EARLY HISTORY OF ELMA, NY — or — How Elma Became A Town in 1856


What would later be known as Elma Village was called Big Flats, the home of the Seneca Native Americans. Later the hamlet was referred to as Hurd or Briggs' Mills, after the first settlers in that area. In 1842 the reservation was sold to the Ogden Company, who advertised it so as to sell the land to settlers. In 1844 the Senecas moved out of Big Flats. People moved to the area from the already-developed towns of Lancaster, Aurora, Alden and Wales. Reports spread everywhere of the heavy growth of timber and of the fertility of the soil.

The 1800s brought Clark W. Hurd and Joseph B. Briggs to this settlement. They acquired land next to Buffalo Creek to build a dam, dig a mill race, and then construct a sawmill.  Any mail for settlers in the area was directed to the Lancaster Post Office. Obliging teamsters, on their way home from hauling lumber, would stop in and take any mail to their neighbors.


The question was asked "Why not have a post office and have our mail brought regularly?" Several names were suggested, but none were satisfactory, until someone said "There is a big elm tree at the crossing of Bowen Road and Clinton Street; why not add the letter "a" to the word elm and call the post office Elma?"


It was accepted, and after all procedures were carried out the new Elma Post Office was established, and it received mail three times a week. This was in 1852. Soon houses were built and a store keeper moved into one of the houses so as to offer a small stock of groceries (see image at upper-right).

The need to give children the elements of a good education made it necessary to build a small schoolhouse. The property was donated by J. B. Briggs whose land was on the west side of Bowen Road, which was later to become School No. 7. It's now a private residence.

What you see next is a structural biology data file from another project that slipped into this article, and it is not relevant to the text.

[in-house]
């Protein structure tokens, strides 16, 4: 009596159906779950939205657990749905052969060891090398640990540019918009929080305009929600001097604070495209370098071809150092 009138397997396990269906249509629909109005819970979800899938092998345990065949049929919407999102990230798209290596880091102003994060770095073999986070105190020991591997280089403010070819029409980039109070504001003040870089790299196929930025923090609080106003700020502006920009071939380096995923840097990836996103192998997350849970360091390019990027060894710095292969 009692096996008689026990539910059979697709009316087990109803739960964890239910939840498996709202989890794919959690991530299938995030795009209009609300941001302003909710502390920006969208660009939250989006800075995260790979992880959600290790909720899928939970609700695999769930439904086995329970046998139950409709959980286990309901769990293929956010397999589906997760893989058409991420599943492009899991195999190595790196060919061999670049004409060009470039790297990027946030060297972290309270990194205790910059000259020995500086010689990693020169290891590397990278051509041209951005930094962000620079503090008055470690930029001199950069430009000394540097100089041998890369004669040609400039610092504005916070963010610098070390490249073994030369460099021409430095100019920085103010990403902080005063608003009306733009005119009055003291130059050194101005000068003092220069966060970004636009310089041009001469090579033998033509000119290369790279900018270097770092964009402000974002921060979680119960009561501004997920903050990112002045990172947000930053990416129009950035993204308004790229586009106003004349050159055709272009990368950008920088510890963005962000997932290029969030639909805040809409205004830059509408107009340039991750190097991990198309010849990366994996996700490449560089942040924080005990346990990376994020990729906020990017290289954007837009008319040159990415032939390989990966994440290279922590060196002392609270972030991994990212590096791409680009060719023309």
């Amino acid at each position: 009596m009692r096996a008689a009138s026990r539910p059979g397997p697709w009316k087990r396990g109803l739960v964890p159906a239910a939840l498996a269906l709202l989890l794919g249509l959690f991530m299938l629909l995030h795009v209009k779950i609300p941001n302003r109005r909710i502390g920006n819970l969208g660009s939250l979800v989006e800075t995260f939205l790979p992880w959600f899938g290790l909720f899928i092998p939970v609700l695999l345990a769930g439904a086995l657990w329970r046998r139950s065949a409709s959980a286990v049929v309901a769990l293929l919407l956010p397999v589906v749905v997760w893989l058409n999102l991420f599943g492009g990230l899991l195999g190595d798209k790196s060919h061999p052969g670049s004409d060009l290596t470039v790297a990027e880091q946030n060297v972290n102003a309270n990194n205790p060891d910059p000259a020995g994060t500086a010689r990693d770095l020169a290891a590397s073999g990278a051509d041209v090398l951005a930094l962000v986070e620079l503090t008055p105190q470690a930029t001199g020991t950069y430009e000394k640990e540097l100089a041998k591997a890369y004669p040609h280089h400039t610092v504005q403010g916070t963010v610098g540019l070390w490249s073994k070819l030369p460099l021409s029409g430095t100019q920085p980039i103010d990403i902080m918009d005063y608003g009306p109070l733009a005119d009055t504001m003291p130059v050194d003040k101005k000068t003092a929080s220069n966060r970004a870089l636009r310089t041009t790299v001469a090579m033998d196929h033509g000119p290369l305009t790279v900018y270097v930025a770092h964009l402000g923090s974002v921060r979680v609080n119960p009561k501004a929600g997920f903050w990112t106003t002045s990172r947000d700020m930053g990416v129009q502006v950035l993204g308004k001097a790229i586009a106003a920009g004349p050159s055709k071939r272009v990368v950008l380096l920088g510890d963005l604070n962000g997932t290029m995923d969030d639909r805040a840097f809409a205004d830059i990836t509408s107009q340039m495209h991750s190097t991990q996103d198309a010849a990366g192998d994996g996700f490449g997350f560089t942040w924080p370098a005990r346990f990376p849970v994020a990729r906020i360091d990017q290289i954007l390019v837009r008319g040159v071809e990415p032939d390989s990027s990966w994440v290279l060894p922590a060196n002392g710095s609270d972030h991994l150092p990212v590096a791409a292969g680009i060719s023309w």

The time had come when this settlement, with a Post Office called Elma, was to become a town within Erie County in the State of New York. On September 4, 1856 the Supervisors of Erie County voted to form a new town from parts of Lancaster and Aurora, which was to be called Elma.


The first Elma town meeting was held at the home of Clark W. Hurd (now the Hurd House Museum) and a spirited one it was, because there had been strong opposition to the forming of a new town. The first general election was held on November 3, 1857.

Photos Of Old Elma: General Store on Bowen Road in Elma Village

Maps Of Old Elma: 1880 Inset Map of Elma Village

Bowen Road runs North-South in the middle



1857-1859 Paul B. Lathrop
1860-1861 Zina A. Hemstreet
1862-1863 C. Peek
1864-1865 Lewis M. Bullis
1866 Paul B. Lathrop
1867-1868 Alfred Marvel
1869-1870 Hiram Harris
1871-1873 Alfred Marvel
1874-1876 William Winspear
1877-1880 Eli Northrup
1881-1882 Alfred Marvel
1883-1884 J. Tillou
1885-1886 Cyrus Hurd
1886-1887 Myron H. Clark
1888-1889 Timothy Clifford
1889-1890 Eli B. Northrup
1891-1892 Charles H. Sweet
1893-1894 Richard Barnett
1895-1896 J. Luders
1897-1903 J.A. Woodard

1905-1906 J. Luders
1907-1908 A.H. Tillou
1909-1910 A. Klehm
1911-1914 E.M. Hill
1915-1918 B.J. Eldridge
1919-1920 C.W. Clark
1921-1922 B.J. Eldridge
1923-1928 H.W. Heim
1924-1934 B.J. Eldridge
1935-1952 Earl Lexo
1952-1962 M.E. Reuther
1963-1987 Bill Lexo
1988-1995 John DiJoseph
1996-2001 Audrey Murdoch
2002-2003 John Dudek
2004-2011 Michael Nolan
2011-2019 Dennis M. Powers
2020-on Wayne Clark

             (see below)

Dateline: Elma Town Hall Jan. 1, 2020; the swearing in of the new Town Supervisor. Seen here are Elma Town Historian, Frank Maciejewski (left), who presents two books to our new Town Supervisor, Wayne Clark (center), along with Marlene Baumgartner, Historical Society President (right), and Margaret Maciejewski, Historical Society Sunshine Trustee (not seen). 

The red book is the new 2019 Elma history book. The black book is a rebound copy of the 1901 Elma history book, which originally belonged to Town Supervisor Myron H. Clark (1886-to-1887). 

"Brief History Of Elma" from 1971.